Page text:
After he graduated, in 1825, Hawthorne went back to Salem, and lived there, with only occasional excursions into the country, until 1838. He took long walks in the fields, along the country roads and the neighboring sea-beaches, but much of his time was spent in an upper chamber in the old Herbert Street house. Here he read many books, and sat for hours pondering and writing. Many of the tales which he wrote he destroyed, but one novel called Fanshawe was published; it was quite unlike what he afterward wrote, and was so little regarded that very few copies could be traced when, years afterward, the interest which people had come to have in everything of Hawthorne’s led to a reprint of it. He sent little stories to magazines, and here and there a reader was found who wondered at their strange beauty, but most passed them by. At length, through the help of his old friend Bridge, some of the stories were collected and published in a volume called Twice-Told Tales. It is from that volume that Little Annie's Ramble is taken. It is pleasant to notice that Longfellow was one of the first to welcome the book, and to give it hearty praise in an article in the North American Review. Hawthorne wrote also at this time some short sketches of biography and history.

While leading this quiet, uneventful life, he began to keep note-books, in which he recorded what he saw on his walks, what he heard other people say, and thoughts and fancies which came to him through the day and night. He did not make these note-books for publication; they held the rough material out of which he made books and stories, but they had also much that never reappeared in his writings. He jotted down what he said for his own use and pleasure, and thus sometimes he did not make complete sentences. He was like an artist who takes his pencil and draws a few lines, by which to remember something which he sees, and afterwards paints a full and careful picture from such notes. The artist’s studies are very interesting to all who like to see how a picture grows, and often the sketch itself is very beautiful, for one who paints well can scarcely help putting beauty into his simplest outlines; then, by drawing constantly, he acquires the power of putting down what he sees in few but vivid lines. After Hawthorne's death, selections from his Note-Books were published. One may learn by them how to write carefully, just as one may learn to draw by studying an artist’s sketches.

These thirteen years meant much to Hawthorne. He was learning to write; he was steadily using the power which had been given him, and it was growing stronger every year. Yet they were lonely and often discouraging years to him. He could earn but little by his pen. Very few people seemed to care for what he did, and he loved his own work so well that he longed to have others care for it and for him. He went back afterward to the chamber where he had read and written and waited, and as he sat in it again he took out his note-book, and wrote: “If ever I should have a biographer he ought to make great mention of this clamber in my memoirs, because so much of my lonely youth was wasted here, and here my mind and character were formed; and here I have been glad and hopeful, and here I have been despondent. And here I sat a long, long time, waiting patiently for the world to know me, and sometimes wondering why it did not know me sooner, or whether it would ever know me at all, at least, till I were in my grave&hellips;. By and by the world found me out in my lonely chamber, and called me forth.”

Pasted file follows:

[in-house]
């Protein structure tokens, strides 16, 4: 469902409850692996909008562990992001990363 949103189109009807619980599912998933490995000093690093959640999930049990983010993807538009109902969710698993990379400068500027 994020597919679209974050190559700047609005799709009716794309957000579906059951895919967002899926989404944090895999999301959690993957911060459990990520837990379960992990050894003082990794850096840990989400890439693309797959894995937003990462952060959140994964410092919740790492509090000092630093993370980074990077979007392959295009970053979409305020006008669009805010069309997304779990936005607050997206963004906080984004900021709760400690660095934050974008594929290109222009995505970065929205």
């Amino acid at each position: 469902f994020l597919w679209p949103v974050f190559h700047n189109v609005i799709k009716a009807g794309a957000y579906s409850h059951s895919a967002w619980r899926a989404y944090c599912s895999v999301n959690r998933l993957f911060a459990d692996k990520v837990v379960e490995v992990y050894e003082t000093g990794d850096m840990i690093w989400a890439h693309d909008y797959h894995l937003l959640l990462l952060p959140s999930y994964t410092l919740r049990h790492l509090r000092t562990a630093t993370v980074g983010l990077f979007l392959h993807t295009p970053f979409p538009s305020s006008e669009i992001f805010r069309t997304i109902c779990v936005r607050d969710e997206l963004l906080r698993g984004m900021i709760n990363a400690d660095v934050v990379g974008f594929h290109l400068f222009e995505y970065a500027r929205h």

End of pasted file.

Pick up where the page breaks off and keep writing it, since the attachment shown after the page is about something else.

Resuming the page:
For a short time after this he held a post in the Boston custom-house, given him by the historian George Bancroft, who was then collector of the port. He kept at his writing, also, and prepared the first part of the volume published as Grandfather’s Chair, in which he told to children stories drawn from early New England history. In 1842 he married Miss Sophia Peabody, and went to live in Concord, Massachusetts. He occupied an old house near the river, which had been the home of the village minister for more than one generation, and was known as the Old Manse. He now gave himself busily to writing, and in 1846 the stories which he wrote were gathered into two volumes, under the title Mosses from an Old Manse.